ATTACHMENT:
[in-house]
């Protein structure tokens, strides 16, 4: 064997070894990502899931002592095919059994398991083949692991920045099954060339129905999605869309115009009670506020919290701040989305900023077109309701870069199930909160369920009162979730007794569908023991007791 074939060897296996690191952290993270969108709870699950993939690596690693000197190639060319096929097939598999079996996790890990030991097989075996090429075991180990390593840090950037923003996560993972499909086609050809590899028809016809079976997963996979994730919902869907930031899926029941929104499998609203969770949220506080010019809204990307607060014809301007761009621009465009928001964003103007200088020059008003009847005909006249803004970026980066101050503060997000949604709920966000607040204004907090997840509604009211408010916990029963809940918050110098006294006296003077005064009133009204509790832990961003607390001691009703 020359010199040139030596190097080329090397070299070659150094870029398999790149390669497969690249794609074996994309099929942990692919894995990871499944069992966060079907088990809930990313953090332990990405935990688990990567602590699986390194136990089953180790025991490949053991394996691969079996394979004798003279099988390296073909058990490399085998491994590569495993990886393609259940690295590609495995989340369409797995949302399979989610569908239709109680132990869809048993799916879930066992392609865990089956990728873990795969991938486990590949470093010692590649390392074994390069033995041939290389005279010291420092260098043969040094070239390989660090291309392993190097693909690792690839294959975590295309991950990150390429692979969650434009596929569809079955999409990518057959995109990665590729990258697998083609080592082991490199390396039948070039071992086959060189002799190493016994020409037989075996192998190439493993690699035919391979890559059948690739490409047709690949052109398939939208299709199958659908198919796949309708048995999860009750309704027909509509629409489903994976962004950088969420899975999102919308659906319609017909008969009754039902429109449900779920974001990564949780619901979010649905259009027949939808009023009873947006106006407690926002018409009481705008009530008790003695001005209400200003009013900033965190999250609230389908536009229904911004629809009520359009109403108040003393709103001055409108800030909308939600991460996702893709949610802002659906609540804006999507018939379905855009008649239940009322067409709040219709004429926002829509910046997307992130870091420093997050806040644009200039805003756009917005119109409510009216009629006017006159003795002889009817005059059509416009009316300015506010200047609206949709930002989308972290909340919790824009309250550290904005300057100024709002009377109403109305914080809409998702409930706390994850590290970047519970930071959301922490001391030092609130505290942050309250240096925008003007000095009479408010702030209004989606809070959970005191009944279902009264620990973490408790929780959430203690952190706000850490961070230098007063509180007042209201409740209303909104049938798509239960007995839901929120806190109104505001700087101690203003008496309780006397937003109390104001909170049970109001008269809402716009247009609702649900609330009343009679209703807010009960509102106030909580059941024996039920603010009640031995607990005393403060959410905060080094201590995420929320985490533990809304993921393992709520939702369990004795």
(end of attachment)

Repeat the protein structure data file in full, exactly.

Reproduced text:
[in-house]
């Protein structure tokens, strides 16, 4: 064997070894990502899931002592095919059994398991083949692991920045099954060339129905999605869309115009009670506020919290701040989305900023077109309701870069199930909160369920009162979730007794569908023991007791 074939060897296996690191952290993270969108709870699950993939690596690693000197190639060319096929097939598999079996996790890990030991097989075996090429075991180990390593840090950037923003996560993972499909086609050809590899028809016809079976997963996979994730919902869907930031899926029941929104499998609203969770949220506080010019809204990307607060014809301007761009621009465009928001964003103007200088020059008003009847005909006249803004970026980066101050503060997000949604709920966000607040204004907090997840509604009211408010916990029963809940918050110098006294006296003077005064009133009204509790832990961003607390001691009703 020359010199040139030596190097080329090397070299070659150094870029398999790149390669497969690249794609074996994309099929942990692919894995990871499944069992966060079907088990809930990313953090332990990405935990688990990567602590699986390194136990089953180790025991490949053991394996691969079996394979004798003279099988390296073909058990490399085998491994590569495993990886393609259940690295590609495995989340369409797995949302399979989610569908239709109680132990869809048993799916879930066992392609865990089956990728873990795969991938486990590949470093010692590649390392074994390069033995041939290389005279010291420092260098043969040094070239390989660090291309392993190097693909690792690839294959975590295309991950990150390429692979969650434009596929569809079955999409990518057959995109990665590729990258697998083609080592082991490199390396039948070039071992086959060189002799190493016994020409037989075996192998190439493993690699035919391979890559059948690739490409047709690949052109398939939208299709199958659908198919796949309708048995999860009750309704027909509509629409489903994976962004950088969420899975999102919308659906319609017909008969009754039902429109449900779920974001990564949780619901979010649905259009027949939808009023009873947006106006407690926002018409009481705008009530008790003695001005209400200003009013900033965190999250609230389908536009229904911004629809009520359009109403108040003393709103001055409108800030909308939600991460996702893709949610802002659906609540804006999507018939379905855009008649239940009322067409709040219709004429926002829509910046997307992130870091420093997050806040644009200039805003756009917005119109409510009216009629006017006159003795002889009817005059059509416009009316300015506010200047609206949709930002989308972290909340919790824009309250550290904005300057100024709002009377109403109305914080809409998702409930706390994850590290970047519970930071959301922490001391030092609130505290942050309250240096925008003007000095009479408010702030209004989606809070959970005191009944279902009264620990973490408790929780959430203690952190706000850490961070230098007063509180007042209201409740209303909104049938798509239960007995839901929120806190109104505001700087101690203003008496309780006397937003109390104001909170049970109001008269809402716009247009609702649900609330009343009679209703807010009960509102106030909580059941024996039920603010009640031995607990005393403060959410905060080094201590995420929320985490533990809304993921393992709520939702369990004795």